|able to road race with mt bike & slicks?||el bastardo|
Jul 26, 2001 4:30 PM
|I posted this over on MTBR and thought you guys might be able to help out as well.
So there's a local road race criterium coming up pretty soon and I was curious how competitive I might be. citizen is 20min + 3 laps and catV is 30min + 3 laps.
I'm riding a Sugar 2 with nimbus ex pro 1.5" at 100psi. I've been racing for about 2 years now and I finish in sport near the front. I can maintain an average of just under 20mph for an hour when I'm out riding on the slicks.
Basically, if I enter this race as a citizen or cat V, am I gonna have my ass handed to me?
|Sure, but . . .||Kerry Irons|
Jul 26, 2001 4:38 PM
|You probably will do better than some riders, as there will be those who are not going to be competitive whatever they ride. OTOH, you will be facing an aero penalty of 1-2 mph and pedaling losses due to suspension, so you won't be at the front for the sprint unless the field is not very competitive. And now that I think of it, I'm not sure the officials will let you enter with a suspension bike and straight bars - more likely to tangle bars because of the extra width. You might go to the USCF web page and check the rules.|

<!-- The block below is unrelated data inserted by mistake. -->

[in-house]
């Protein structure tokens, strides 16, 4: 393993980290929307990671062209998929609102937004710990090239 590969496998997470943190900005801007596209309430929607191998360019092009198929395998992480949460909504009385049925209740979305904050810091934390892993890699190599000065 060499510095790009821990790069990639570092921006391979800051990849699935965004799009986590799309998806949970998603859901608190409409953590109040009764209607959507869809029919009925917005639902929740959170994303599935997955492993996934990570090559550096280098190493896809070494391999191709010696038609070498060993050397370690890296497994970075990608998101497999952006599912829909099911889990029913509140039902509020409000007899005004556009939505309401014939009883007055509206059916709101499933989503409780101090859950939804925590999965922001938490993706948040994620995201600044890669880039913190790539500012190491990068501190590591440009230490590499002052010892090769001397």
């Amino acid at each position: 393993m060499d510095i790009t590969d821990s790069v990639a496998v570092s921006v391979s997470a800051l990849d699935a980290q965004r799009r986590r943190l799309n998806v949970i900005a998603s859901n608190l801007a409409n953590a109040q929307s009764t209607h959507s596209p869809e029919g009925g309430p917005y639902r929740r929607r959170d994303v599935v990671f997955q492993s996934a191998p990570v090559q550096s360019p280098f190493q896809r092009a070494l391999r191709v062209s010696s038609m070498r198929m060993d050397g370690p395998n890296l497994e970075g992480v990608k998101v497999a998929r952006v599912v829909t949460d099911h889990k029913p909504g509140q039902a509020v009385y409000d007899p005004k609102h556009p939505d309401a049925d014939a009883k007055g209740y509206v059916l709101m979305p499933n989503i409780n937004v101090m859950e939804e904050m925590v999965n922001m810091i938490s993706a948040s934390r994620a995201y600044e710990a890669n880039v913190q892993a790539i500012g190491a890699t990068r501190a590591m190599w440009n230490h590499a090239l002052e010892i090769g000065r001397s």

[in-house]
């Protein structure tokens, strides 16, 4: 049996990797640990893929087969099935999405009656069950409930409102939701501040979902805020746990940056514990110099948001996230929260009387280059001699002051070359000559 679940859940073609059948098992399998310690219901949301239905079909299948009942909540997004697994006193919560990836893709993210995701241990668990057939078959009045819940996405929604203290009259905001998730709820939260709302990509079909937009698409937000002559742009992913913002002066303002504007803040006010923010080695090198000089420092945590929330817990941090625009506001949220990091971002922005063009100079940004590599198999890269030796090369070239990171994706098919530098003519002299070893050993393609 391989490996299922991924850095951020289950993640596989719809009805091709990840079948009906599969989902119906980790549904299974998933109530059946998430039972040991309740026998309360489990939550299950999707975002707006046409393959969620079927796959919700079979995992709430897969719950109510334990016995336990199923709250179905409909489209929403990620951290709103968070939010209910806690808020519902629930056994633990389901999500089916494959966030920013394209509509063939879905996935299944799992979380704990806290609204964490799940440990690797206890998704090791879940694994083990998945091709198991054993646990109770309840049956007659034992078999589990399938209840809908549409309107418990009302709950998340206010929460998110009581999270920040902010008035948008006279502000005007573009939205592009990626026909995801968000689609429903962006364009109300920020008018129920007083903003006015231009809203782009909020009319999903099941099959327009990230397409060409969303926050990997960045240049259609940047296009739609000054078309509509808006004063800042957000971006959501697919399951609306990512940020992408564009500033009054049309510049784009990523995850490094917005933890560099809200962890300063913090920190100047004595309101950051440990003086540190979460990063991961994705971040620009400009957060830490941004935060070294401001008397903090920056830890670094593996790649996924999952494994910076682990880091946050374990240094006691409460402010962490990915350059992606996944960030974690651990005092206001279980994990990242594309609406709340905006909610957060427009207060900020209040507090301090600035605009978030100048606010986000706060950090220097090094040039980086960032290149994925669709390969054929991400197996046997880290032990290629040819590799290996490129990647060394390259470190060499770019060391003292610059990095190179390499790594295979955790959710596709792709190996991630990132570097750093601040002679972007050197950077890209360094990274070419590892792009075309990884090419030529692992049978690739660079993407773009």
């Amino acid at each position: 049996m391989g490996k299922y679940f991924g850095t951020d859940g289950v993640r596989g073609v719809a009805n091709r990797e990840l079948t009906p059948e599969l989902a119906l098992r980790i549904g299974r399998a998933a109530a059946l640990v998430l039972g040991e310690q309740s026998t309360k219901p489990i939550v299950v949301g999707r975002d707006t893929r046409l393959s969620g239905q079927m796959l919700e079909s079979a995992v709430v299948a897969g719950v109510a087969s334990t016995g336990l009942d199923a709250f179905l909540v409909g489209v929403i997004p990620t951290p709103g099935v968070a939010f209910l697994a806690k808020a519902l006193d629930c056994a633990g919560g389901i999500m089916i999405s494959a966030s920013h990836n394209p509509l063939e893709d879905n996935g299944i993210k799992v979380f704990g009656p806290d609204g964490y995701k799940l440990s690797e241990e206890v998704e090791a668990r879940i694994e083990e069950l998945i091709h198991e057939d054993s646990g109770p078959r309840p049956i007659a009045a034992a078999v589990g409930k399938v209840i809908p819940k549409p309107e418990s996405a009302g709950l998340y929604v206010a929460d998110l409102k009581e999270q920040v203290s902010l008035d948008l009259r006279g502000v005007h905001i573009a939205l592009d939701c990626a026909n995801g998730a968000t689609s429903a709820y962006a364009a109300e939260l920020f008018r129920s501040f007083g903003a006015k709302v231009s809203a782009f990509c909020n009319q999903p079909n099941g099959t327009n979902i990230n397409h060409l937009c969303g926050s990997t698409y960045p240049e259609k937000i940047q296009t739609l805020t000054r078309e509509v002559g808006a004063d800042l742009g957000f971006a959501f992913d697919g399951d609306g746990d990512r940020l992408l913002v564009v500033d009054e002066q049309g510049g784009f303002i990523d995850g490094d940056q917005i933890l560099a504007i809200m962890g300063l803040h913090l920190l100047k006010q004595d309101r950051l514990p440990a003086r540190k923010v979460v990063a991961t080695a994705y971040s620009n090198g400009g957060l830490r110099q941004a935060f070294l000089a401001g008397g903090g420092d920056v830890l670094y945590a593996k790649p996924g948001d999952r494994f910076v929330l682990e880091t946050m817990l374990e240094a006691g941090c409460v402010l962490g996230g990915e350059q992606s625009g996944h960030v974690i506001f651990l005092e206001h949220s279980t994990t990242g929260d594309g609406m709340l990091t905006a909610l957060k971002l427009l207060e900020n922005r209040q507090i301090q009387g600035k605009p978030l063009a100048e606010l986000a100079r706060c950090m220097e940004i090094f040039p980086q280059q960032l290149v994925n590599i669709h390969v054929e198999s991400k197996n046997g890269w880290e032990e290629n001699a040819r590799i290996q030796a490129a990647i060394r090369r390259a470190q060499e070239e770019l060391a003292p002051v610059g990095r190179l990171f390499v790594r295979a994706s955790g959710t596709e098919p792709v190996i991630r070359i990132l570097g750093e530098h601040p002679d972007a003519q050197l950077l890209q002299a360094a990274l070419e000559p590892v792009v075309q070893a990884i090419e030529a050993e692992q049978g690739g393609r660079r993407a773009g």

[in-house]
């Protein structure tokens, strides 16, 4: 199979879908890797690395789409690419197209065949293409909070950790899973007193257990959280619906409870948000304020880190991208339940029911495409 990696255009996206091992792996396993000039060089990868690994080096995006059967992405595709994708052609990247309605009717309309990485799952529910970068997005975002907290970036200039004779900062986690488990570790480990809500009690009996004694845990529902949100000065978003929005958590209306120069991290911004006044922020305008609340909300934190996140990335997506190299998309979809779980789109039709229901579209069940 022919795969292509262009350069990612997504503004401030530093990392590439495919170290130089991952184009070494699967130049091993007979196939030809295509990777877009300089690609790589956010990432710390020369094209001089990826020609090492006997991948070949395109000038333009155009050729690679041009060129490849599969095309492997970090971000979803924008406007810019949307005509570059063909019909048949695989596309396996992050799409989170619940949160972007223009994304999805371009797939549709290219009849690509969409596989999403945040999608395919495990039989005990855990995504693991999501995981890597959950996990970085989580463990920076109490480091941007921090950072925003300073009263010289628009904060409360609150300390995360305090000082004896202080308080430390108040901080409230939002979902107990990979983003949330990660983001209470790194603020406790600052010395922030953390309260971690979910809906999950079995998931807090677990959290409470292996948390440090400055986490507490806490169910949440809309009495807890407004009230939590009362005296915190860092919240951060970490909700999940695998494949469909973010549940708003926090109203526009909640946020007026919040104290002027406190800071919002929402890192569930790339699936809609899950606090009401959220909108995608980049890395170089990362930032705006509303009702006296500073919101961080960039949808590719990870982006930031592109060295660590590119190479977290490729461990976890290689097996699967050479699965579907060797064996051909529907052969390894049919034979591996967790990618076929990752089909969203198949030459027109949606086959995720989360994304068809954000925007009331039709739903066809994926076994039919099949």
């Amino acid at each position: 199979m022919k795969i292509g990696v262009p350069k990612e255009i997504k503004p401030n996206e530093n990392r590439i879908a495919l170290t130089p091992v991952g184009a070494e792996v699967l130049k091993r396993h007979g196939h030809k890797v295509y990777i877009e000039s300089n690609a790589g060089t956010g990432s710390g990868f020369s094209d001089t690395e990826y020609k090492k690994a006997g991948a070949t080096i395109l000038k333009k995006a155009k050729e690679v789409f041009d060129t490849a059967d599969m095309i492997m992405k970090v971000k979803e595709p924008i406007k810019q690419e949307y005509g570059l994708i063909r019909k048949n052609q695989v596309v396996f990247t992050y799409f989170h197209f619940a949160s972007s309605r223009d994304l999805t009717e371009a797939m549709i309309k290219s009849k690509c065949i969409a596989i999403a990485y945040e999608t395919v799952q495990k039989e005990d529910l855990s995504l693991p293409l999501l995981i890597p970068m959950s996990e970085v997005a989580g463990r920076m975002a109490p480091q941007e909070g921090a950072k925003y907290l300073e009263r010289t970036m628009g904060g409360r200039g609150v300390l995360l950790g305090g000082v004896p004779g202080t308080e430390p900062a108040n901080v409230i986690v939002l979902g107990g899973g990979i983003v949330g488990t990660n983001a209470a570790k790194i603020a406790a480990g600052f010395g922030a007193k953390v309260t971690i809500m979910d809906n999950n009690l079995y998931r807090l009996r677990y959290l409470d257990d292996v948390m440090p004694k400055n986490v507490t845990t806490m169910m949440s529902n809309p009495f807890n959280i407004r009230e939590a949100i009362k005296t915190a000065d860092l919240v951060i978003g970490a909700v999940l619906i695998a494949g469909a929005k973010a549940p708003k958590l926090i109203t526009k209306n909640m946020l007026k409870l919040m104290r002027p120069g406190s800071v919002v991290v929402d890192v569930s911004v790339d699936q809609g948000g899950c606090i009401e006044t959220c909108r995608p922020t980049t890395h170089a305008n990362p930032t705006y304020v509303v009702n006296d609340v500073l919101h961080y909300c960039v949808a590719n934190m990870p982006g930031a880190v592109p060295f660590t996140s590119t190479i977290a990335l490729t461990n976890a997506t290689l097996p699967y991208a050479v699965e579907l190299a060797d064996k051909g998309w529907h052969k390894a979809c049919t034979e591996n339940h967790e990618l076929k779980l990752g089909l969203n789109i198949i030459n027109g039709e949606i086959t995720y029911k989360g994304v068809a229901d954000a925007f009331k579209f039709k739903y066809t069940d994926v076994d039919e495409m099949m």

|must use drop bars||Dog|
Jul 26, 2001 7:53 PM
|Other than that, it's legal.
But, unless you are extraordinary, you'll get creamed. I doubt you can even put tall enough gears on that thing to pedal fast enough, much less the aero and weight penalty.
Borrow a bike or something. Get a used road bike for $500. Anything would be faster than the mtb.
|maybe not, here are the rules||Dog|
Jul 27, 2001 5:39 AM
1J1. Bicycles used in competition must be propelled solely by the rider's legs and shall have the following
(a) Dimensions. Bicycles may be no more than 2 meters long and 75 cm wide, except that tandems may
be up to 3 meters long
(b) There may be no protective shield, fairing, or other device on any part of the bicycle, which has the
effect of reducing air resistance except that spoke covers may be used